When my spouse looked into placing an order, he was told they’d just lost two personnel who died of COVID and orders were backlogged.

How the heck do people who process meat for a country store in a county of less than 15,000 people end up dead of COVID?

What else may be hurting, possibly killing these people for lack of adequate, rational information?

I can’t be certain of anything except for not buying my beef there any time soon, and that country store’s location in a county indicated by blue denoting a lack of broadband.

3 Things: Myths of Overnight Success, Herd Immunity, and COVID-19 Vaccine

[NB: I’ve spent several days drafting this post only to have today’s FDA’s pause on J&J vaccine throw a wrench in the works. I will try to pull something together about that issue in a separate post. / ~Rayne]

Friends and family tell me they are frustrated by people they know who are dragging their feet getting a COVID-19 vaccine. Some are actively resisting vaccination, refusing to get one.

Nearly all of this has been driven by misinformation, often been spread by well-meaning but skeptical folks. Anti-vaxx disinformation has been spread by those who have a vested interest in seeing Americans getting sick and dying, accepted by the same audience.

One friend told me a skeptical acquaintance explained, “I’m not an anti-vaxxer, I just don’t trust how fast this has been put together.”

Others have waved off the vaccine, saying they “don’t need a vaccine because we’ll reach herd immunity,” or “I already had COVID so I’m fine.”

We are never going to reach herd immunity so long as people refuse to be vaccinated.

And people wonder why CDC Director Dr. Rochelle Walensky was so emotional a couple weeks ago about the need to continue infection prevention and the rate of vaccination.

The problem in my home state is evident in this profile piece (now paywalled) featuring Michigan residents in the 10th congressional district. You’ll recall Rep. Paul Mitchell who won in 2018 declined to run for reelection because of the political atmosphere. It wasn’t just the toxicity in Washington DC from Trump and his backup singers in the GOP-majority Senate, but back at home where constituents have become increasingly unmoored from reality.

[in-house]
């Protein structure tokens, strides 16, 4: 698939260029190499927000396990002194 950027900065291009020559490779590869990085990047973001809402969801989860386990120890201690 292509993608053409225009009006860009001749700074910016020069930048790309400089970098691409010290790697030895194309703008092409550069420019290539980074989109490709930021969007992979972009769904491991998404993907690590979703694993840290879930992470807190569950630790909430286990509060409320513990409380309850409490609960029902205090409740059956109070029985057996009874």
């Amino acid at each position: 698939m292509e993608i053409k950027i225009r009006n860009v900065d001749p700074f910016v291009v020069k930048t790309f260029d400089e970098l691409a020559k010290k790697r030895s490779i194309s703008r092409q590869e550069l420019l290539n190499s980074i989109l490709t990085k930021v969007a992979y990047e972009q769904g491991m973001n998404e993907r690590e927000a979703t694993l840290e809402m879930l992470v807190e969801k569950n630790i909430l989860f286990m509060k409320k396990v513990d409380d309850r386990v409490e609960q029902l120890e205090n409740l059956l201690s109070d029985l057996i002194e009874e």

Their part of the state is the worst for new cases and deaths; given how thinly populated the rural district is and how small these communities are, they have to know people who are severely ill and dying and yet they just don’t give a flying fuck.

There will be no reaching some of these folks, ever, but we have to reach folks who are on the fence if we are ever going to stop the spread of COVID including new variants.

~ 3 ~

Misinfo/Disinfo 1: The vaccine was developed too fast.

Truth: The mRNA vaccines like Pfizer-BioNTech’s and Moderna’s were at least 31 years in the making. Work on adenovirus-vector vaccines like Johnson & Johnson’s began in the 1950s looking at defenses against adenoviruses. These are the only two types of vaccines currently distributed in the U.S. under Emergency Use Authorizations.

Research for the COVID-19 vaccine began in 2002 with the emergence of severe acute respiratory syndrome (SARS), caused by the coronavirus now known as SARSr-CoV. The epidemic which ran its course from 1 November 2002 – 31 July 2003, resulted in approximately 8,000 cases and nearly 800 deaths.

Research into Middle East respiratory syndrome (MERS), another coronavirus which is very similar to SARSr-CoV and SARS-CoV-2, also contributed to the body of knowledge. MERS epidemic resulted in 2,500 cases and nearly 900 deaths.

In total there were at least 12 years of research into similar coronaviruses before funding dried up because neither then-known coronaviruses were spreading.